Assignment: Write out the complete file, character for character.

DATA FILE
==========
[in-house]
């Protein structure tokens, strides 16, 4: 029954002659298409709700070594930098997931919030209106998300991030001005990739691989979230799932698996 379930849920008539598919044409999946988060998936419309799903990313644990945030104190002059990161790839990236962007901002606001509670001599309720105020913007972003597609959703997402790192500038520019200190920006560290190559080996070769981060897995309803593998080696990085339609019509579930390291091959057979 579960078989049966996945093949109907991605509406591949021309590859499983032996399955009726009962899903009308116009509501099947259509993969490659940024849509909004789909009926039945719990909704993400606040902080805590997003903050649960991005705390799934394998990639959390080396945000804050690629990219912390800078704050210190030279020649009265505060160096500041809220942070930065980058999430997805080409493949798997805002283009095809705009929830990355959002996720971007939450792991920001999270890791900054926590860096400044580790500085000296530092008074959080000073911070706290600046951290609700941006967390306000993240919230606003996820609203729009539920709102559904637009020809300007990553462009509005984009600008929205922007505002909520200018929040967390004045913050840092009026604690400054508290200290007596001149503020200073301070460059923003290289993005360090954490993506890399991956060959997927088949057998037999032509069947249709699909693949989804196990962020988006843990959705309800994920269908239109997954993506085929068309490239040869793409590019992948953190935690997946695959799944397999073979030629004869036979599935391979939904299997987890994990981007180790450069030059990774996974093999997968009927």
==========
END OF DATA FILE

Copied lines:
[in-house]
């Protein structure tokens, strides 16, 4: 029954002659298409709700070594930098997931919030209106998300991030001005990739691989979230799932698996 379930849920008539598919044409999946988060998936419309799903990313644990945030104190002059990161790839990236962007901002606001509670001599309720105020913007972003597609959703997402790192500038520019200190920006560290190559080996070769981060897995309803593998080696990085339609019509579930390291091959057979 579960078989049966996945093949109907991605509406591949021309590859499983032996399955009726009962899903009308116009509501099947259509993969490659940024849509909004789909009926039945719990909704993400606040902080805590997003903050649960991005705390799934394998990639959390080396945000804050690629990219912390800078704050210190030279020649009265505060160096500041809220942070930065980058999430997805080409493949798997805002283009095809705009929830990355959002996720971007939450792991920001999270890791900054926590860096400044580790500085000296530092008074959080000073911070706290600046951290609700941006967390306000993240919230606003996820609203729009539920709102559904637009020809300007990553462009509005984009600008929205922007505002909520200018929040967390004045913050840092009026604690400054508290200290007596001149503020200073301070460059923003290289993005360090954490993506890399991956060959997927088949057998037999032509069947249709699909693949989804196990962020988006843990959705309800994920269908239109997954993506085929068309490239040869793409590019992948953190935690997946695959799944397999073979030629004869036979599935391979939904299997987890994990981007180790450069030059990774996974093999997968009927």